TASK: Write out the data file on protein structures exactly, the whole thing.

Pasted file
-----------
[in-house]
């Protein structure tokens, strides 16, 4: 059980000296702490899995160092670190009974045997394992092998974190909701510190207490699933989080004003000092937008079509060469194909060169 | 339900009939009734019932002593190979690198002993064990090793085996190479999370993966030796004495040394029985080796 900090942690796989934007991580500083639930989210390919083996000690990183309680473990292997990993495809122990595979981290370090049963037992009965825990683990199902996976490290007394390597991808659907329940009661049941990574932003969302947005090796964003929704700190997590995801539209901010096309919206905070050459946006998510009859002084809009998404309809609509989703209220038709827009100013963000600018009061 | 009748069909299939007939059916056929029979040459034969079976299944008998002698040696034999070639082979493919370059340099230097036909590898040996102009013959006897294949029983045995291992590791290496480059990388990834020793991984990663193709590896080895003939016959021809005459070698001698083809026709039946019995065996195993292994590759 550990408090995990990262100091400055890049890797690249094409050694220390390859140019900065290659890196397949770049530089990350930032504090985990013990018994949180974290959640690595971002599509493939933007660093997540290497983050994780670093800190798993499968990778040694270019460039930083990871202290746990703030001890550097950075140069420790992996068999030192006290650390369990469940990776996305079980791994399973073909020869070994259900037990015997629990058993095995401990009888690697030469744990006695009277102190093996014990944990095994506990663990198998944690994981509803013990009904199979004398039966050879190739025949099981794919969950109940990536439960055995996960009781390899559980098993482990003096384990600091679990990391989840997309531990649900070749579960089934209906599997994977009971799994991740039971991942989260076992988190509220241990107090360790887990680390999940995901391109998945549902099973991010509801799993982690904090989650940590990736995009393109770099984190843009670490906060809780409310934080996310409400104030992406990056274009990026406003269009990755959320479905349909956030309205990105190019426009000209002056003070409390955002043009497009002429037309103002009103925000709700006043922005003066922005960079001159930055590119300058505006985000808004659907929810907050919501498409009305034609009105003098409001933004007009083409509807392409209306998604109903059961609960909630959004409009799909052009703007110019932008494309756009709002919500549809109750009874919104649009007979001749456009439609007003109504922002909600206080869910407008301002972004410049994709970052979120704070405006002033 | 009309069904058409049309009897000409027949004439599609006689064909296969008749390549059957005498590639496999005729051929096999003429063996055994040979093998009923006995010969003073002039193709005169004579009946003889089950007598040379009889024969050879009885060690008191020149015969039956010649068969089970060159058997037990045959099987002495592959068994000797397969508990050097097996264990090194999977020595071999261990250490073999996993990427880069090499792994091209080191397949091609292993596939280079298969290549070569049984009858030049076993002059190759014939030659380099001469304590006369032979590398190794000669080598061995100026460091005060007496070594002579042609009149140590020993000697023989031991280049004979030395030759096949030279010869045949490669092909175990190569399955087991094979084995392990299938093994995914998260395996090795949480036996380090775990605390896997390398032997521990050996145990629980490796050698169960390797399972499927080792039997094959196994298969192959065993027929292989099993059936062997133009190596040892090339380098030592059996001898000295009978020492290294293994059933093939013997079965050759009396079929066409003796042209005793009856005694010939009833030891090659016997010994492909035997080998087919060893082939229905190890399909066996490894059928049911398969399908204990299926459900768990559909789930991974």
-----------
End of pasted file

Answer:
[in-house]
């Protein structure tokens, strides 16, 4: 059980000296702490899995160092670190009974045997394992092998974190909701510190207490699933989080004003000092937008079509060469194909060169 | 339900009939009734019932002593190979690198002993064990090793085996190479999370993966030796004495040394029985080796 900090942690796989934007991580500083639930989210390919083996000690990183309680473990292997990993495809122990595979981290370090049963037992009965825990683990199902996976490290007394390597991808659907329940009661049941990574932003969302947005090796964003929704700190997590995801539209901010096309919206905070050459946006998510009859002084809009998404309809609509989703209220038709827009100013963000600018009061 | 009748069909299939007939059916056929029979040459034969079976299944008998002698040696034999070639082979493919370059340099230097036909590898040996102009013959006897294949029983045995291992590791290496480059990388990834020793991984990663193709590896080895003939016959021809005459070698001698083809026709039946019995065996195993292994590759 550990408090995990990262100091400055890049890797690249094409050694220390390859140019900065290659890196397949770049530089990350930032504090985990013990018994949180974290959640690595971002599509493939933007660093997540290497983050994780670093800190798993499968990778040694270019460039930083990871202290746990703030001890550097950075140069420790992996068999030192006290650390369990469940990776996305079980791994399973073909020869070994259900037990015997629990058993095995401990009888690697030469744990006695009277102190093996014990944990095994506990663990198998944690994981509803013990009904199979004398039966050879190739025949099981794919969950109940990536439960055995996960009781390899559980098993482990003096384990600091679990990391989840997309531990649900070749579960089934209906599997994977009971799994991740039971991942989260076992988190509220241990107090360790887990680390999940995901391109998945549902099973991010509801799993982690904090989650940590990736995009393109770099984190843009670490906060809780409310934080996310409400104030992406990056274009990026406003269009990755959320479905349909956030309205990105190019426009000209002056003070409390955002043009497009002429037309103002009103925000709700006043922005003066922005960079001159930055590119300058505006985000808004659907929810907050919501498409009305034609009105003098409001933004007009083409509807392409209306998604109903059961609960909630959004409009799909052009703007110019932008494309756009709002919500549809109750009874919104649009007979001749456009439609007003109504922002909600206080869910407008301002972004410049994709970052979120704070405006002033 | 009309069904058409049309009897000409027949004439599609006689064909296969008749390549059957005498590639496999005729051929096999003429063996055994040979093998009923006995010969003073002039193709005169004579009946003889089950007598040379009889024969050879009885060690008191020149015969039956010649068969089970060159058997037990045959099987002495592959068994000797397969508990050097097996264990090194999977020595071999261990250490073999996993990427880069090499792994091209080191397949091609292993596939280079298969290549070569049984009858030049076993002059190759014939030659380099001469304590006369032979590398190794000669080598061995100026460091005060007496070594002579042609009149140590020993000697023989031991280049004979030395030759096949030279010869045949490669092909175990190569399955087991094979084995392990299938093994995914998260395996090795949480036996380090775990605390896997390398032997521990050996145990629980490796050698169960390797399972499927080792039997094959196994298969192959065993027929292989099993059936062997133009190596040892090339380098030592059996001898000295009978020492290294293994059933093939013997079965050759009396079929066409003796042209005793009856005694010939009833030891090659016997010994492909035997080998087919060893082939229905190890399909066996490894059928049911398969399908204990299926459900768990559909789930991974």